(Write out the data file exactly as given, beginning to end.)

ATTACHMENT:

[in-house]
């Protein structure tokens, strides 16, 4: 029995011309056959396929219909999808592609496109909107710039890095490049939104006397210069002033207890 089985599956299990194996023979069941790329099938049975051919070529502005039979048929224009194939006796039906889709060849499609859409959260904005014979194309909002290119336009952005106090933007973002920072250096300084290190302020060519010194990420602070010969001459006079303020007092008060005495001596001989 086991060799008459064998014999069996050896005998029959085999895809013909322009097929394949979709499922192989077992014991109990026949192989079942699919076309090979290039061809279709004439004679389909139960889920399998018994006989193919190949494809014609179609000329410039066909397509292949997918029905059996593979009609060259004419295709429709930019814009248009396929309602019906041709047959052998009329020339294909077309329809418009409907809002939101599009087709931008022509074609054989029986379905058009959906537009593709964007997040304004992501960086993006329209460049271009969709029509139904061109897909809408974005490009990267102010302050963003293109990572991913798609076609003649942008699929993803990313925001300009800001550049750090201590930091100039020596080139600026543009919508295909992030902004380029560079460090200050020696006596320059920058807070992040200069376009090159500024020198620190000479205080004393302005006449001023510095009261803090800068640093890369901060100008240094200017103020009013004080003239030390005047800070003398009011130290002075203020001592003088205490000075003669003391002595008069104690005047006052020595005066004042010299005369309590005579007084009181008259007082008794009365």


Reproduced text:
[in-house]
């Protein structure tokens, strides 16, 4: 029995011309056959396929219909999808592609496109909107710039890095490049939104006397210069002033207890 089985599956299990194996023979069941790329099938049975051919070529502005039979048929224009194939006796039906889709060849499609859409959260904005014979194309909002290119336009952005106090933007973002920072250096300084290190302020060519010194990420602070010969001459006079303020007092008060005495001596001989 086991060799008459064998014999069996050896005998029959085999895809013909322009097929394949979709499922192989077992014991109990026949192989079942699919076309090979290039061809279709004439004679389909139960889920399998018994006989193919190949494809014609179609000329410039066909397509292949997918029905059996593979009609060259004419295709429709930019814009248009396929309602019906041709047959052998009329020339294909077309329809418009409907809002939101599009087709931008022509074609054989029986379905058009959906537009593709964007997040304004992501960086993006329209460049271009969709029509139904061109897909809408974005490009990267102010302050963003293109990572991913798609076609003649942008699929993803990313925001300009800001550049750090201590930091100039020596080139600026543009919508295909992030902004380029560079460090200050020696006596320059920058807070992040200069376009090159500024020198620190000479205080004393302005006449001023510095009261803090800068640093890369901060100008240094200017103020009013004080003239030390005047800070003398009011130290002075203020001592003088205490000075003669003391002595008069104690005047006052020595005066004042010299005369309590005579007084009181008259007082008794009365």